Diagnostic Method Patents and Harms to Follow-On Innovation

22 Pages Posted: 10 Oct 2014

See all articles by Rachel Sachs

Rachel Sachs

Washington University in Saint Louis - School of Law

Date Written: October 1, 2012

Abstract

In a series of cases over the past decade, the Federal Circuit and Supreme Court have confronted the patent eligibility of broadly claimed diagnostic methods under ยง 101 of the Patent Act. These diagnostic method patents claim processes that, generally speaking, first identify a biomarker and then use correlations associated with that biomarker for diagnostic purposes. This Note argues that granting these kinds of broad claims to natural correlations creates unique harms to follow-on innovation, ones that do not occur with other types of patents. Yet these harms have not been specified in the literature or the case law. In light of both these unique harms and the lack of attendant benefits, the Federal Circuit and Supreme Court should revise their approaches to broad diagnostic method patents.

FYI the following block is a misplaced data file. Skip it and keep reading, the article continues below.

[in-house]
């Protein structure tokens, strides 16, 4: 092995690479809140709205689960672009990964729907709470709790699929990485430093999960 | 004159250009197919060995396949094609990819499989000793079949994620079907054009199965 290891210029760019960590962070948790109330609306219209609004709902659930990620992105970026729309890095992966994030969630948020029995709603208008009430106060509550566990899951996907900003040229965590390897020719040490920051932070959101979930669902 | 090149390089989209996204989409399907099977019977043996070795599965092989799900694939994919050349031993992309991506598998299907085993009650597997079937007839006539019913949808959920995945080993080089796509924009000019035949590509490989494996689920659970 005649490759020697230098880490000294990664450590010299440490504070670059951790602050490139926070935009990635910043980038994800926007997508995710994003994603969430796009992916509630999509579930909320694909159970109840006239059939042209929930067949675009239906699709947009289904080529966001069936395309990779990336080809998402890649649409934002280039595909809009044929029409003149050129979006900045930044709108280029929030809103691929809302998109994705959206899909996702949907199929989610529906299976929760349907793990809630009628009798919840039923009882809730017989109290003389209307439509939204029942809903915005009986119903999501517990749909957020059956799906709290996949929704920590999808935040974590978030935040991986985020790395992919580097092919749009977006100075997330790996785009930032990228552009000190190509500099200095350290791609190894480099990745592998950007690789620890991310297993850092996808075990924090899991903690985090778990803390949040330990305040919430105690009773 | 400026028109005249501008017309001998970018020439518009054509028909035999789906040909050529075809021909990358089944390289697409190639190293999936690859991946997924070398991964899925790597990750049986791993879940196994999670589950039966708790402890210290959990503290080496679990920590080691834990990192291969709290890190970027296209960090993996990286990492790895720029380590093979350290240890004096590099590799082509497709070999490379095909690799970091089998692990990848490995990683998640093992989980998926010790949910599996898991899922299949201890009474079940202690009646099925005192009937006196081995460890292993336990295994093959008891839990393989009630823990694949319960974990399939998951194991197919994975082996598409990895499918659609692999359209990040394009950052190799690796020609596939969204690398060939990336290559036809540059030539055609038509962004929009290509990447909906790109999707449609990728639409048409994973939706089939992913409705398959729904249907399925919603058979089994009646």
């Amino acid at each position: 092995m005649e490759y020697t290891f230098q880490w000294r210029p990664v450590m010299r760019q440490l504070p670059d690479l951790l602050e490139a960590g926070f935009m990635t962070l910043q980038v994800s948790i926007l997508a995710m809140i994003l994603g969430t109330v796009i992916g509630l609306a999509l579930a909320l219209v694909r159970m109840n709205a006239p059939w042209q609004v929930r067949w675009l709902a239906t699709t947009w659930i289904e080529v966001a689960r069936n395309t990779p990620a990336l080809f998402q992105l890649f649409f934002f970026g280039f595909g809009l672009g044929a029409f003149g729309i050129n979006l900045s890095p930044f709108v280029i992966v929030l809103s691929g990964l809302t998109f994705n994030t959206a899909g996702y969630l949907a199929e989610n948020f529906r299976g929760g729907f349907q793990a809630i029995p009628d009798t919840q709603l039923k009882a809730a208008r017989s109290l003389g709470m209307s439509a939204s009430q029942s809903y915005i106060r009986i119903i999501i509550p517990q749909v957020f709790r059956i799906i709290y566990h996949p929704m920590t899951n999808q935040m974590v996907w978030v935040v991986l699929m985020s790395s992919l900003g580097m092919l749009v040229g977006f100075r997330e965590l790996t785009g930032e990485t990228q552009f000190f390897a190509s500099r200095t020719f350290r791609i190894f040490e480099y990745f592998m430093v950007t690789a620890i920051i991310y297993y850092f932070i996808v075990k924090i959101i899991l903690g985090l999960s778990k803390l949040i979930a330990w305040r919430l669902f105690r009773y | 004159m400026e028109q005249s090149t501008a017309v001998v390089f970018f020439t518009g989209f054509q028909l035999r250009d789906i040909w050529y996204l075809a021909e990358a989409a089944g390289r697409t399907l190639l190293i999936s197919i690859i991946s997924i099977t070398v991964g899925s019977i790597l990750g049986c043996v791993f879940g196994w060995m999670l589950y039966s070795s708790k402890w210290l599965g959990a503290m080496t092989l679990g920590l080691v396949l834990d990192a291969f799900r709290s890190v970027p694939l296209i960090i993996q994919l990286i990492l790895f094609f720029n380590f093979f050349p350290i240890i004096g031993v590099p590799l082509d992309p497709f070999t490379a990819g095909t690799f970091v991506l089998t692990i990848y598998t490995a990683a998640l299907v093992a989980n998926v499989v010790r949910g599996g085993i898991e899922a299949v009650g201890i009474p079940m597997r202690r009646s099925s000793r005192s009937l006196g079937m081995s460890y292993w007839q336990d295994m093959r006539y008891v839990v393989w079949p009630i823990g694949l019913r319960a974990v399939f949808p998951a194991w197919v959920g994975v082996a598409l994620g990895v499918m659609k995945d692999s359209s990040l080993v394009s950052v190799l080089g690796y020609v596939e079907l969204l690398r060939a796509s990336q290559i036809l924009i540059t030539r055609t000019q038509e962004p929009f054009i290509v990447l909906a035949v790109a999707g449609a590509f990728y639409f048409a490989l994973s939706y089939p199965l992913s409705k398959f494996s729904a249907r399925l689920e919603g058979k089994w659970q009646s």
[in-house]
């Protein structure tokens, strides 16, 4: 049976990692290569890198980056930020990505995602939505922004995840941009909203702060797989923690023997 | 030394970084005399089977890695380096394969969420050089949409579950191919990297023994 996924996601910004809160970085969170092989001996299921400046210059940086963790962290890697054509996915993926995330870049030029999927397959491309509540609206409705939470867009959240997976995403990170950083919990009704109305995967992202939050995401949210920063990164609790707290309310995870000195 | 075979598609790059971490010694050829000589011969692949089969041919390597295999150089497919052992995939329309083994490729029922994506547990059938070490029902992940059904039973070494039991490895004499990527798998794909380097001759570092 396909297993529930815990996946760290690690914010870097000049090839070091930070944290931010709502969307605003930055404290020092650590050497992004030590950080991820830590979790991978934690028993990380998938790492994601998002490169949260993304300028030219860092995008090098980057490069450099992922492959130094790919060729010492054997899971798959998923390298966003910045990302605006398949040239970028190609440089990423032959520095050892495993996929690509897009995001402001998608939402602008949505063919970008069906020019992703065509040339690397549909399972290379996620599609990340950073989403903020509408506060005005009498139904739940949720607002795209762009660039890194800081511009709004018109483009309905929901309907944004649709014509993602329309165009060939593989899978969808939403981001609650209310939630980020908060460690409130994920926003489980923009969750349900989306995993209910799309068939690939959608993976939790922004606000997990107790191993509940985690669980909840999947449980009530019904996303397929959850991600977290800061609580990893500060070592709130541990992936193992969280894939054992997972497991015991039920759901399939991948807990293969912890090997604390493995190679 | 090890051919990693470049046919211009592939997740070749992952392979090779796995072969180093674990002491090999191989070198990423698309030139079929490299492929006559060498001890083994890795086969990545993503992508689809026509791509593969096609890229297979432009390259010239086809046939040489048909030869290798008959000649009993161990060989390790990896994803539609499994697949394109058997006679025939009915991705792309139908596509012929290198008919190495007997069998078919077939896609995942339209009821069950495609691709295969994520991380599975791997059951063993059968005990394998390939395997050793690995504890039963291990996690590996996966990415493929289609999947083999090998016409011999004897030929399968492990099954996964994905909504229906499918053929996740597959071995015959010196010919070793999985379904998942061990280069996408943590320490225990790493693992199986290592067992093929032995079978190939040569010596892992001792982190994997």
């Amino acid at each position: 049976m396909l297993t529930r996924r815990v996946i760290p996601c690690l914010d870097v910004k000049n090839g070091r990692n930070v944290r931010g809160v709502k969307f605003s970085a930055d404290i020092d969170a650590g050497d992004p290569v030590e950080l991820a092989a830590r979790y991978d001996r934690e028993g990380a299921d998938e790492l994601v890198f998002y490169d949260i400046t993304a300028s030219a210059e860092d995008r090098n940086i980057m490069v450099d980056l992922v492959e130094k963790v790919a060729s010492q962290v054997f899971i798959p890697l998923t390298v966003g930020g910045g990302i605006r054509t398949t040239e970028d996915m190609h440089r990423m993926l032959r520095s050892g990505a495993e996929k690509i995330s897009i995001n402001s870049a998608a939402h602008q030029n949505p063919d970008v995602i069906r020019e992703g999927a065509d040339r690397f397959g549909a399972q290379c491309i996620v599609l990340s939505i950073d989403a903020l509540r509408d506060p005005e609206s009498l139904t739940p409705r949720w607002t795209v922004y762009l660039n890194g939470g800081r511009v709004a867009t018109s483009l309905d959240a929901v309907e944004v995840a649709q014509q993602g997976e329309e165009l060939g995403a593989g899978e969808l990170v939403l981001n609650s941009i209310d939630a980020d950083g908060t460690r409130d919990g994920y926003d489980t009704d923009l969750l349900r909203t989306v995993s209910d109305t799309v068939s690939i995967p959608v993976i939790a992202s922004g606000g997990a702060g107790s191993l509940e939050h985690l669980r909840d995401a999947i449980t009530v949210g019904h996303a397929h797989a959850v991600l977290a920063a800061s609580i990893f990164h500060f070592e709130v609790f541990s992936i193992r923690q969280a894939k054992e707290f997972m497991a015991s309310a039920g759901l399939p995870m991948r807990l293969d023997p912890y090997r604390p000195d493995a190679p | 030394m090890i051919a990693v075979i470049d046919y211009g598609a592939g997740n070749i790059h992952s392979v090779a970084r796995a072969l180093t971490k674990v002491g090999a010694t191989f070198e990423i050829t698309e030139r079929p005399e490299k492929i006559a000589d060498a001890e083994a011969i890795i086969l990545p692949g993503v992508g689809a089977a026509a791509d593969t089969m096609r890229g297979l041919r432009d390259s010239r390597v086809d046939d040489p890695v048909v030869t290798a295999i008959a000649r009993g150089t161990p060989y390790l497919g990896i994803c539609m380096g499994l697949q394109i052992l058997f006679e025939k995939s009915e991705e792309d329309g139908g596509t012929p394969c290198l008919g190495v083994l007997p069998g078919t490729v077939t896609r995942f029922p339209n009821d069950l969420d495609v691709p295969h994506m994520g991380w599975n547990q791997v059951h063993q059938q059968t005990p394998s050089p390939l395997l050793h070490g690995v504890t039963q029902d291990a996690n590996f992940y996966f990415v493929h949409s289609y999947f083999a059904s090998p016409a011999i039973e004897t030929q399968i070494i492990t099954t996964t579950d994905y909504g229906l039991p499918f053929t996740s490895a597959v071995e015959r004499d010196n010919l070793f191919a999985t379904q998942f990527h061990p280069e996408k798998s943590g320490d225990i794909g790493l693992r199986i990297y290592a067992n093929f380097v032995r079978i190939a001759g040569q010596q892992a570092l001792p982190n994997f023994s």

Suggested Citation

Sachs, Rachel, Diagnostic Method Patents and Harms to Follow-On Innovation (October 1, 2012). Harvard Law Review, Vol. 126, No. 5, p. 1370, 2013. Available at SSRN: https://ssrn.com/abstract=2505766

Rachel Sachs (Contact Author)

Washington University in Saint Louis - School of Law ( email )

Campus Box 1120
St. Louis, MO 63130
United States

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